• Ellen Ariel

    Dr. Ellen Ariel

    Australian Representative

    Dr. Ellen Ariel is a senior lecturer in Virology at the School of Veterinary and Biomedical Sciences, James Cook University and supervises students working on in viruses of fish and reptiles. Previously she was the coordinator for the European Community Reference Laboratory for Fish Diseases for 11 yrs. The general functions and duties were to standardize and harmonize diagnostic techniques in the 25 Member States and app 10 associated states, in order to increase proficiency in disease surveillance in fish and subsequently reduce the spread of diseases between member states via the live fish trade. Ellen was one of a 3 person steering group for the PANDA project (Permanent Advisory Network for Diseases in Aquaculture),which cooperated with over 400 scientists in the network to seek policy advise for the European Commission, and also coordinated the RANA (Risk assessment of new and emerging systemic iridoviral diseases for European fish and aquatic ecosystems) research project. She received her PhD from JCU in 1997 on the topic: “Aspects of ranavirus infection of water-associated reptiles in North Queensland.”

  • Rolando Mazzoni

    Dr. Rolando Mazzoni

    South American Representative

    Dr. Rolando Mazzoni is from Uruguay where he received his DVM degree and worked as a post-doctoral researcher at the Federal University of Goiás, Brazil.  He studies diseases in farmed frogs.  Dr. Mazzoni and his group were the first scientist to document ranavirus in Brazil and Uruguay in farmed American bullfrogs.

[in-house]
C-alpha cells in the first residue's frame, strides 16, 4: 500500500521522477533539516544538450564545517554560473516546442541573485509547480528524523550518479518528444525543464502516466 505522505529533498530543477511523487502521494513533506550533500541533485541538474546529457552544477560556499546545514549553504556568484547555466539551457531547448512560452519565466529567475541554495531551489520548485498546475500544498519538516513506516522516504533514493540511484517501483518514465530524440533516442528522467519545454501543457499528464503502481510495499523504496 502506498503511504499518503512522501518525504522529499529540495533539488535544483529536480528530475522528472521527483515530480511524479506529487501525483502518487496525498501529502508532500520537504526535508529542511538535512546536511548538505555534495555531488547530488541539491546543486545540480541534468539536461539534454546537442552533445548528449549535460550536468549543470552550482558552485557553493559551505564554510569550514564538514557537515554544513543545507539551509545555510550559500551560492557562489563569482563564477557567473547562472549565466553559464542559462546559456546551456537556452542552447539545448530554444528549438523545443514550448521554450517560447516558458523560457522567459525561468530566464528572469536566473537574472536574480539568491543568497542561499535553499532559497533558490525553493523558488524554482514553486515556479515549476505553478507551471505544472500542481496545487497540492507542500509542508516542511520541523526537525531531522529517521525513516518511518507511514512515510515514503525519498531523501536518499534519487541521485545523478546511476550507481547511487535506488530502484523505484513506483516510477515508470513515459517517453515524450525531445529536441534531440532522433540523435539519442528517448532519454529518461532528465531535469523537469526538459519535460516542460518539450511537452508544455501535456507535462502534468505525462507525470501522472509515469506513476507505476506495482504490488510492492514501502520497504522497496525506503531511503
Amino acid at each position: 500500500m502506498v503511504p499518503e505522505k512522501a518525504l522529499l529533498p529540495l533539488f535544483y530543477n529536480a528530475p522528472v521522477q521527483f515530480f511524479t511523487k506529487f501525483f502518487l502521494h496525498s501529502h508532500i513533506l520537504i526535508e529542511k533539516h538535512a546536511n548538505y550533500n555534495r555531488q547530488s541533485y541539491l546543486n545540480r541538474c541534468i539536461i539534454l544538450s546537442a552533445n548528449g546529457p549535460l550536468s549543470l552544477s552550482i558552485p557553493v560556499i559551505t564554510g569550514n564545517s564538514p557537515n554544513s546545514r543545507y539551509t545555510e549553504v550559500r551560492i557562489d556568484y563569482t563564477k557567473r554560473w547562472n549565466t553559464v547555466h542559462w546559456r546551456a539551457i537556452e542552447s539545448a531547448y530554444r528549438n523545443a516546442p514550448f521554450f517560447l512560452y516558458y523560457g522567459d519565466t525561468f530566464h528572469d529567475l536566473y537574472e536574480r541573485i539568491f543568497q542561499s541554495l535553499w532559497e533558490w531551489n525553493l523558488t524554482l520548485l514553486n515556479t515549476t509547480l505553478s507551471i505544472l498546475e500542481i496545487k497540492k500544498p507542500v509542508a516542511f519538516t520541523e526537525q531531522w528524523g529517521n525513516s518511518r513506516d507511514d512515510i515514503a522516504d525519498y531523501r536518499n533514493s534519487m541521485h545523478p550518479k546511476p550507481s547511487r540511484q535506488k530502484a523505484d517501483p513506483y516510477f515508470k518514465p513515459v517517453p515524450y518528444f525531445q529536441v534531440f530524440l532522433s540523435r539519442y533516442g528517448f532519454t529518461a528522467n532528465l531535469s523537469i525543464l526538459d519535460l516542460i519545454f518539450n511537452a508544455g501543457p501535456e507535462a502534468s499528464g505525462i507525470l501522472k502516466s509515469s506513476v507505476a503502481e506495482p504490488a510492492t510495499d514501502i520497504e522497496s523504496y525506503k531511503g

• Yumi Une

    Dr. Yumi Une

    Asian Representative

    Dr. Yumi Une is a veterinary pathologist and professor in the School of Veterinary Medicine at Azabu University, Japan.  She studies infectious diseases in exotic and wild animals.  Dr. Une was the first scientist to document ranavirus in Japan in exotic American bullfrogs, and since then has learned that the pathogen causes clinical disease in several rare native amphibian species, including salamanders in the family Hynobiidae.  The photograph is an endemic frog (Bufo gargarizans miyakonis) of Miyakojima.

  • Thomas B. Waltzek

    North American Representative

    Dr. Tom Walzek is an Assistant Professor in the Department of Infectious Diseases and Pathology at the University of Florida and  Co-Director, Aquatic Animal Health Program.

  • Rachel Marschang

    European Representative

    Dr. Rachel Marschang (PD. Dr. med. vet., DECZM [herpetology], FTÄ Mikrobiologie, ZB Reptilien) is a veterinary microbiologist working on the diagnosis of infectious diseases in reptiles and other exotic animals at Laboklin, a private diagnostic laboratory in Bad Kissingen, Germany and an adjunct professor at the University of Hohenheim in Stuttgart, Germany. She is a diplomate of the European College of Zoological Medicine (herpetology) and a certified specialist for microbiology (FTÄ Mikrobiologie) and for reptile medicine (ZB Reptilien). She is the president of the Association of Reptilian and Amphibian Veterinarians (2013-2014). Her research focuses on diagnosis of viral infections in reptiles and she has been involved in the detection and characterization of ranaviruses in many different reptile species in Europe.